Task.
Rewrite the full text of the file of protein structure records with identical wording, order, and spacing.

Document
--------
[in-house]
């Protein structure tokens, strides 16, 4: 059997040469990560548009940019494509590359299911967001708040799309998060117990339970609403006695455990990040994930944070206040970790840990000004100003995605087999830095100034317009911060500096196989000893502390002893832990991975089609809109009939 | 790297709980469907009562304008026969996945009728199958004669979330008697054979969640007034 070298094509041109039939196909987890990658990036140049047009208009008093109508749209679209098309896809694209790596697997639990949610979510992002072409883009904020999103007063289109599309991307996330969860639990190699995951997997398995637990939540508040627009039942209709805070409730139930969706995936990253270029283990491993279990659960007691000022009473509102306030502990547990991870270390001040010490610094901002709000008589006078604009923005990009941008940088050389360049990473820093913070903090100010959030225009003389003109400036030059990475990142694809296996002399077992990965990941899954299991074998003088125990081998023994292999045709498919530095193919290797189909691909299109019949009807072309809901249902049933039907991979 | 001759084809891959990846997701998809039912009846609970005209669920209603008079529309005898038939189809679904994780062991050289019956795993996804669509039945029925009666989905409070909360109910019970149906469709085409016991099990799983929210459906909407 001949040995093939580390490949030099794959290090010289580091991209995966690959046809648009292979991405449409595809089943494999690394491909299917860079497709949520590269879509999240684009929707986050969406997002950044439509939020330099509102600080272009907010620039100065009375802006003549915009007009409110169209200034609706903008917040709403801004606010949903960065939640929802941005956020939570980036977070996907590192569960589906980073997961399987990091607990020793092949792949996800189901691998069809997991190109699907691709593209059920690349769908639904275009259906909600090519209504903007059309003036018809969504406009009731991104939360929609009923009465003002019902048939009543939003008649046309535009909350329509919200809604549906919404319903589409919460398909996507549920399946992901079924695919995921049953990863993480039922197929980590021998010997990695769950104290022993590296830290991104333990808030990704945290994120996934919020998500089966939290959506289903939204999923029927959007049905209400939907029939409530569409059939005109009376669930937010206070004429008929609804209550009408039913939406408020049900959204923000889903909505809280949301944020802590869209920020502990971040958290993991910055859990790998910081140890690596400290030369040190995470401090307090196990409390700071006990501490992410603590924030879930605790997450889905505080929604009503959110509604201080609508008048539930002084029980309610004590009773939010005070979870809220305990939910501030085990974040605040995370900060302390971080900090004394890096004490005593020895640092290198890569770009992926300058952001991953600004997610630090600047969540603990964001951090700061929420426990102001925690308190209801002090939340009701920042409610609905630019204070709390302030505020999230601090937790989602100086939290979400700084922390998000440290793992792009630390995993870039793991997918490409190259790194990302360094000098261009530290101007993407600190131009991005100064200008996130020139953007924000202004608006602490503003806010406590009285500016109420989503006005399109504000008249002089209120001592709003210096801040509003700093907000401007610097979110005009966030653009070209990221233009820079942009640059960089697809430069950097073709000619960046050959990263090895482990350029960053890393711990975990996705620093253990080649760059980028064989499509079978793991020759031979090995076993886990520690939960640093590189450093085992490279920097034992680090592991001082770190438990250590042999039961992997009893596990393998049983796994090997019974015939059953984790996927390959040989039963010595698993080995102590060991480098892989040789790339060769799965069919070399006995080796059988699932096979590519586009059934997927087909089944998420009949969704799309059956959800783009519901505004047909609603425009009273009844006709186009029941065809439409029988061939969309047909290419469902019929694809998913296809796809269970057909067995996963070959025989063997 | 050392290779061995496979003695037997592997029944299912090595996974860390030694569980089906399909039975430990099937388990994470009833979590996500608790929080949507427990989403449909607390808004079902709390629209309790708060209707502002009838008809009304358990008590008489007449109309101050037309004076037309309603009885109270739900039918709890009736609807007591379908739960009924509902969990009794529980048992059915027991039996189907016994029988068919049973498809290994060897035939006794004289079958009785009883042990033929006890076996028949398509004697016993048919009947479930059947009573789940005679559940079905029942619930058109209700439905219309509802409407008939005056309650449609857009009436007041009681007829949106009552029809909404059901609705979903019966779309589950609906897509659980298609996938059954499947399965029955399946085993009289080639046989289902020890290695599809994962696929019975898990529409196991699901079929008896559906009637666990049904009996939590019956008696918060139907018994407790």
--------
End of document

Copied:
[in-house]
């Protein structure tokens, strides 16, 4: 059997040469990560548009940019494509590359299911967001708040799309998060117990339970609403006695455990990040994930944070206040970790840990000004100003995605087999830095100034317009911060500096196989000893502390002893832990991975089609809109009939 | 790297709980469907009562304008026969996945009728199958004669979330008697054979969640007034 070298094509041109039939196909987890990658990036140049047009208009008093109508749209679209098309896809694209790596697997639990949610979510992002072409883009904020999103007063289109599309991307996330969860639990190699995951997997398995637990939540508040627009039942209709805070409730139930969706995936990253270029283990491993279990659960007691000022009473509102306030502990547990991870270390001040010490610094901002709000008589006078604009923005990009941008940088050389360049990473820093913070903090100010959030225009003389003109400036030059990475990142694809296996002399077992990965990941899954299991074998003088125990081998023994292999045709498919530095193919290797189909691909299109019949009807072309809901249902049933039907991979 | 001759084809891959990846997701998809039912009846609970005209669920209603008079529309005898038939189809679904994780062991050289019956795993996804669509039945029925009666989905409070909360109910019970149906469709085409016991099990799983929210459906909407 001949040995093939580390490949030099794959290090010289580091991209995966690959046809648009292979991405449409595809089943494999690394491909299917860079497709949520590269879509999240684009929707986050969406997002950044439509939020330099509102600080272009907010620039100065009375802006003549915009007009409110169209200034609706903008917040709403801004606010949903960065939640929802941005956020939570980036977070996907590192569960589906980073997961399987990091607990020793092949792949996800189901691998069809997991190109699907691709593209059920690349769908639904275009259906909600090519209504903007059309003036018809969504406009009731991104939360929609009923009465003002019902048939009543939003008649046309535009909350329509919200809604549906919404319903589409919460398909996507549920399946992901079924695919995921049953990863993480039922197929980590021998010997990695769950104290022993590296830290991104333990808030990704945290994120996934919020998500089966939290959506289903939204999923029927959007049905209400939907029939409530569409059939005109009376669930937010206070004429008929609804209550009408039913939406408020049900959204923000889903909505809280949301944020802590869209920020502990971040958290993991910055859990790998910081140890690596400290030369040190995470401090307090196990409390700071006990501490992410603590924030879930605790997450889905505080929604009503959110509604201080609508008048539930002084029980309610004590009773939010005070979870809220305990939910501030085990974040605040995370900060302390971080900090004394890096004490005593020895640092290198890569770009992926300058952001991953600004997610630090600047969540603990964001951090700061929420426990102001925690308190209801002090939340009701920042409610609905630019204070709390302030505020999230601090937790989602100086939290979400700084922390998000440290793992792009630390995993870039793991997918490409190259790194990302360094000098261009530290101007993407600190131009991005100064200008996130020139953007924000202004608006602490503003806010406590009285500016109420989503006005399109504000008249002089209120001592709003210096801040509003700093907000401007610097979110005009966030653009070209990221233009820079942009640059960089697809430069950097073709000619960046050959990263090895482990350029960053890393711990975990996705620093253990080649760059980028064989499509079978793991020759031979090995076993886990520690939960640093590189450093085992490279920097034992680090592991001082770190438990250590042999039961992997009893596990393998049983796994090997019974015939059953984790996927390959040989039963010595698993080995102590060991480098892989040789790339060769799965069919070399006995080796059988699932096979590519586009059934997927087909089944998420009949969704799309059956959800783009519901505004047909609603425009009273009844006709186009029941065809439409029988061939969309047909290419469902019929694809998913296809796809269970057909067995996963070959025989063997 | 050392290779061995496979003695037997592997029944299912090595996974860390030694569980089906399909039975430990099937388990994470009833979590996500608790929080949507427990989403449909607390808004079902709390629209309790708060209707502002009838008809009304358990008590008489007449109309101050037309004076037309309603009885109270739900039918709890009736609807007591379908739960009924509902969990009794529980048992059915027991039996189907016994029988068919049973498809290994060897035939006794004289079958009785009883042990033929006890076996028949398509004697016993048919009947479930059947009573789940005679559940079905029942619930058109209700439905219309509802409407008939005056309650449609857009009436007041009681007829949106009552029809909404059901609705979903019966779309589950609906897509659980298609996938059954499947399965029955399946085993009289080639046989289902020890290695599809994962696929019975898990529409196991699901079929008896559906009637666990049904009996939590019956008696918060139907018994407790």